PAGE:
“All the show’s artists exploit their medium’s lingering power to deceive, presenting what appear at first glance to be cold cuts of objectivity that proceed to reveal themselves as more problematic. What our looking uncovers is not exactly a kernel of truth, but rather the conclusion that any given image necessarily contains myth and reality intertwined.” —Michael Wilson
School of Visual Arts (SVA) presents “Myths & Realities” an exhibition that brings together 16 notable alumni who create powerful visual narratives that reflect a shared interest in exploring the porous boundary between actuality and illusion and in deconstructing the innate strangeness of the everyday. The artists in the exhibition engage two centuries of popular culture, from archaic formats like the pinhole camera and daguerreotype to the museum diorama and wide-screen Hollywood film with resulting works that are potent reminders of how images can reshape perceived reality. Co-curated by New York Times Magazine Director of Photography Kathy Ryan and VII Magazine Editor Scott Thode, “Myths & Realities” will be on view at the Visual Arts Gallery, 601 West 26 Street, 15th floor, New York City, from August 29 - September 29, 2012.
Participating artists include Brendan Austin, Kevin Cooley, Debbie Grossman, Sean Hemmerle, Ina Jang, Simen Johan, Noah Kalina, Mark Kessell, Justine Kurland, Dinh Q. Lê, Jeff Chien-Hsing Liao, Vera Lutter, Domingo Milella, Matthew Pillsbury, Aïda Ruilova and Collier Schorr.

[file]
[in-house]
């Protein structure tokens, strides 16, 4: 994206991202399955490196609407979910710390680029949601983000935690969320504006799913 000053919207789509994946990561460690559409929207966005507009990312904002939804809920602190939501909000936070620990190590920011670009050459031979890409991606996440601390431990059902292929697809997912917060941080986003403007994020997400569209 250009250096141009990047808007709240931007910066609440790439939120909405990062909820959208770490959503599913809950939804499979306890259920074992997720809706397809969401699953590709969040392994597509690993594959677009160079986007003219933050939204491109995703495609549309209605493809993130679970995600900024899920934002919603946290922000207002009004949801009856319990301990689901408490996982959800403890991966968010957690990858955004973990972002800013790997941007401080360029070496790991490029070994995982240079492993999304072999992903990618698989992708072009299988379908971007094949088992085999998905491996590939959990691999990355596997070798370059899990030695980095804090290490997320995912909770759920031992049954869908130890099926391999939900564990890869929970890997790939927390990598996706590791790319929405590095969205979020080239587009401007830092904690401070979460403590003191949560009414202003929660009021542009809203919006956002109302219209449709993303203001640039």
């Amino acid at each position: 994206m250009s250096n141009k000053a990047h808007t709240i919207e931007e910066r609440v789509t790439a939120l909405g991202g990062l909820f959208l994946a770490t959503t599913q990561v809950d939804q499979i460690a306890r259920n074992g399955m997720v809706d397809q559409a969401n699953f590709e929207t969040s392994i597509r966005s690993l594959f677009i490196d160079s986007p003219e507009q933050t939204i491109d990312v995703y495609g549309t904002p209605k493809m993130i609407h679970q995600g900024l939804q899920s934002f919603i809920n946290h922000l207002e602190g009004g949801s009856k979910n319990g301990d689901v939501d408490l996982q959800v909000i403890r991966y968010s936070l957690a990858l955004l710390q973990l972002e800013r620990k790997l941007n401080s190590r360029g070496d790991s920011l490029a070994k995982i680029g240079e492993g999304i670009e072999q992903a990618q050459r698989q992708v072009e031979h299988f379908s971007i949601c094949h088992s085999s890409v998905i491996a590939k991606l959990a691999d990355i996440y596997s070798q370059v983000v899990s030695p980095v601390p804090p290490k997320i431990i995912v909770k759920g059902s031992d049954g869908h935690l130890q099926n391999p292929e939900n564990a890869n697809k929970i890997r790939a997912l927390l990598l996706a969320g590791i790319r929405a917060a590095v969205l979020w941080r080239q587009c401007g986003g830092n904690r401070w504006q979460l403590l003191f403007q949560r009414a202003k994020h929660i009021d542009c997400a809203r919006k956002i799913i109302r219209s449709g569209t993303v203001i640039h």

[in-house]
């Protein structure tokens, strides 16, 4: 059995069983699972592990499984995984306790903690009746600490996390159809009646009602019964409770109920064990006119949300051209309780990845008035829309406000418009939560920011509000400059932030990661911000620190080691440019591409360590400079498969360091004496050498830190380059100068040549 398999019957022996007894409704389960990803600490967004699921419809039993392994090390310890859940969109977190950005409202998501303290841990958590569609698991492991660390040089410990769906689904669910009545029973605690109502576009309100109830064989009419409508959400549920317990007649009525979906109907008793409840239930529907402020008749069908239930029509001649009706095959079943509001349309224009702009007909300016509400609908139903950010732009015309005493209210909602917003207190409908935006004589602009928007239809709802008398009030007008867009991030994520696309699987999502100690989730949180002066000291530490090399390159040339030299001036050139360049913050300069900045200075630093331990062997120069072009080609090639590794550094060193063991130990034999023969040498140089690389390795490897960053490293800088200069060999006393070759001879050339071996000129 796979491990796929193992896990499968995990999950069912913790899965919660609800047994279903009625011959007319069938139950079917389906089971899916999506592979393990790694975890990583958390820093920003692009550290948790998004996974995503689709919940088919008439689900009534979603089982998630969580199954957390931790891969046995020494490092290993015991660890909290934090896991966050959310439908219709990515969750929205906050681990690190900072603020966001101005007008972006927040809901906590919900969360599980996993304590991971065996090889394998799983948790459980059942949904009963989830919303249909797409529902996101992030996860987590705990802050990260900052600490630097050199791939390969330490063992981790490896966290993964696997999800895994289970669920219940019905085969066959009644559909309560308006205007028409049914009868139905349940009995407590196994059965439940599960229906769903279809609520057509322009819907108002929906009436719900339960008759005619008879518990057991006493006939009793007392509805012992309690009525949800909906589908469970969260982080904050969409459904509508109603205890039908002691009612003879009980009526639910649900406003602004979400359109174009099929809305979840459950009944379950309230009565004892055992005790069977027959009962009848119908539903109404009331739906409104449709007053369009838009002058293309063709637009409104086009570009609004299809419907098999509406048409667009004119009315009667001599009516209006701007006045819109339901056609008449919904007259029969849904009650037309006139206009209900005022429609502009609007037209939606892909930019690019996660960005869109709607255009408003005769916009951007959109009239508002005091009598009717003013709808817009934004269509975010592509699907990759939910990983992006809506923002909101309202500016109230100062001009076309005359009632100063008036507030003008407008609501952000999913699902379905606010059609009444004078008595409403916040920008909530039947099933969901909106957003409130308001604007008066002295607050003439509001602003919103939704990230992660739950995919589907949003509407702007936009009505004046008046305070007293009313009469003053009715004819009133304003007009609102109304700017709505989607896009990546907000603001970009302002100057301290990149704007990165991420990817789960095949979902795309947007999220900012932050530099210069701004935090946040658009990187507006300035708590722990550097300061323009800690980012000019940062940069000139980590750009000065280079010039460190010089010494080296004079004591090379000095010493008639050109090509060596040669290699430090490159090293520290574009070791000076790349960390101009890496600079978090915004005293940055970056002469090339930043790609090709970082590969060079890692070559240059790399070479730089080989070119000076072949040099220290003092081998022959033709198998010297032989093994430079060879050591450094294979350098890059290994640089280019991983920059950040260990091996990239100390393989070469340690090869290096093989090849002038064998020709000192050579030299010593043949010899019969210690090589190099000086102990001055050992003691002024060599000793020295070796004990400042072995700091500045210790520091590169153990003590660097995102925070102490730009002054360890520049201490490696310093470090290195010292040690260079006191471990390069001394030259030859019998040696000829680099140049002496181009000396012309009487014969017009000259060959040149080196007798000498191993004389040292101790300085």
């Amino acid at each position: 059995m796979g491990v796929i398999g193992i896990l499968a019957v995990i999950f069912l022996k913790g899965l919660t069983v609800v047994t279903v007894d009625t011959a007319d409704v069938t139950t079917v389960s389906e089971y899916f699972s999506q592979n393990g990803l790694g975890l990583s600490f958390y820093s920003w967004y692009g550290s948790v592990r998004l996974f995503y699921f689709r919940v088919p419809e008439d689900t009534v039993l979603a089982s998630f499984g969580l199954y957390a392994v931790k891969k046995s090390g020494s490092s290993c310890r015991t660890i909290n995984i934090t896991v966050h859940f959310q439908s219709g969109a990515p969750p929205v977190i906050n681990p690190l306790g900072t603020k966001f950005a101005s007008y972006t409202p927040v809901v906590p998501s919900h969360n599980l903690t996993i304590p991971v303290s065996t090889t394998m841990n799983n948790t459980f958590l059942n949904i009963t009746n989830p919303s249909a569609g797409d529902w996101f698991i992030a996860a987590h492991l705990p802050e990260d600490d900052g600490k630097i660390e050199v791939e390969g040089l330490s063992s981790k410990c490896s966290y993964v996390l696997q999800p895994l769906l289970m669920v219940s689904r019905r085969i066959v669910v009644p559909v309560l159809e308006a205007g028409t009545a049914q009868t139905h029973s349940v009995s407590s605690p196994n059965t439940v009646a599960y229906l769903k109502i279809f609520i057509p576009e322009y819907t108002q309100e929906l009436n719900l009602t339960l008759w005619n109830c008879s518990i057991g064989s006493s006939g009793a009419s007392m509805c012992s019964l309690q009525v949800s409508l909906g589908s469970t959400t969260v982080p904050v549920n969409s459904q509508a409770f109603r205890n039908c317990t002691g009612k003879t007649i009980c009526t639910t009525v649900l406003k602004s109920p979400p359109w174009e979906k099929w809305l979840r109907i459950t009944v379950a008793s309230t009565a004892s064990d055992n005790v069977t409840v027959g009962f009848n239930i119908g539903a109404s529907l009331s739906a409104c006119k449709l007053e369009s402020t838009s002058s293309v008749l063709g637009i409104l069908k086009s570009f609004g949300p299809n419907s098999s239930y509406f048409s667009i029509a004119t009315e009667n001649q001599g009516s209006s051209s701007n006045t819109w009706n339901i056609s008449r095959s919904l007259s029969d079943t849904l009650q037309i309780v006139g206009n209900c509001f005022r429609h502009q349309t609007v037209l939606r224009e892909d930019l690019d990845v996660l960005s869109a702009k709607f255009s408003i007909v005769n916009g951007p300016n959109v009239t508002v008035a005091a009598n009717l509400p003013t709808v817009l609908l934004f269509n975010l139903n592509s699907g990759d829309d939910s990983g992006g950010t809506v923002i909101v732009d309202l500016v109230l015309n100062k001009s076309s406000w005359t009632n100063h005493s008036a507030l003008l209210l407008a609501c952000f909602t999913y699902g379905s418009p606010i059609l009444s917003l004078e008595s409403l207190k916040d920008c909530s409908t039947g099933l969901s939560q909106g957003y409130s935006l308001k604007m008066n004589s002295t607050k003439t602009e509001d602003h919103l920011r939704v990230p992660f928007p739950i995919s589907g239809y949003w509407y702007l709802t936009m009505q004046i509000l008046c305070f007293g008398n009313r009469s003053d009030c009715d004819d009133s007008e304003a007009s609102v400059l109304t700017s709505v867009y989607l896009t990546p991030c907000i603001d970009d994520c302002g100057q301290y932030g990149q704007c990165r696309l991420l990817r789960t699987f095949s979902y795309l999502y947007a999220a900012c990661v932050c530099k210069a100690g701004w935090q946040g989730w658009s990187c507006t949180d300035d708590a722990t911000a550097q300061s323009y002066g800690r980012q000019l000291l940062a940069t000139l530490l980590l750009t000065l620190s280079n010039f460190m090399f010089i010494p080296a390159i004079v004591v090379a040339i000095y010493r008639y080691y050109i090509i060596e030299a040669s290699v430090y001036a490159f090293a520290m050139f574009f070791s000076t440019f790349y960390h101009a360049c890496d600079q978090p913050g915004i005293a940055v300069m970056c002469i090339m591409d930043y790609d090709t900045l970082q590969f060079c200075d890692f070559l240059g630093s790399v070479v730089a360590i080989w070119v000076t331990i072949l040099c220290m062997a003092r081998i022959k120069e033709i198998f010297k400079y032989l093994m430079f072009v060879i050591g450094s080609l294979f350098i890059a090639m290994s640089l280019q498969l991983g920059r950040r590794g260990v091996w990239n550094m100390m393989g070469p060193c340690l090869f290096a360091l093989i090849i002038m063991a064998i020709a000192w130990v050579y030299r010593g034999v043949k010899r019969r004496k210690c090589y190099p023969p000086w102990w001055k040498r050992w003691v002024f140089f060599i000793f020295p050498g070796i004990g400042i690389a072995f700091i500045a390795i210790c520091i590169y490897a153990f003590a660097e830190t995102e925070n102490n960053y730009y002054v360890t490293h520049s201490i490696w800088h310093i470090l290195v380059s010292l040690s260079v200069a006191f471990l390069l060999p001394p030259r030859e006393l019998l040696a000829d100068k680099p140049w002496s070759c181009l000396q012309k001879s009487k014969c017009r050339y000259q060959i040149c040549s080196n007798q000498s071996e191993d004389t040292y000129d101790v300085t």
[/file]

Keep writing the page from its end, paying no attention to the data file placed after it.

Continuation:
While some of the artists in “Myths and Realities” consciously twist reality, others employ a heightened realism through which images transcend their times and places of origin. Commenting on the through line between them Ryan says, “They make careful decisions about just how far to go with their playfulness and with their reinvention of the real.”
The language of film serves as a touchstone for several of the artists in the exhibition who explore the mythic iconography of cinema. Dinh Q. Lê (MFA 1992 Photography, Video and Related Media) revisits mass-entertainment accounts of the Vietnam War like Apocalypse Now and Full Metal Jacket in a video of American military helicopters crashing into the South China Sea. Drawing on the type of visual staging typical of large-budget filmmaking, Sean Hemmerle (MFA 1997 Photography, Video and Related Media) takes us inside the general staff meeting of United States Central Command in Tampa, Florida in a scene that is reminiscent of Stanley Kubrick’s landmark film Dr. Strangelove but happens to be real. Matthew Pillsbury (MFA 2004 Photography, Video and Related Media) captures spaces both public and private bathed in the light of screens and monitors using extended exposures, some as long as a feature film. In his lush color shots recording the environs of movie sets, Kevin Cooley (MFA 2000 Photography, Video and Related Media) imbues his atmospheric, incongruously spot lit scenes with an almost supernatural feel that destabilizes our overall understanding of the site - is it an image of a model, a digital simulation or even a painting?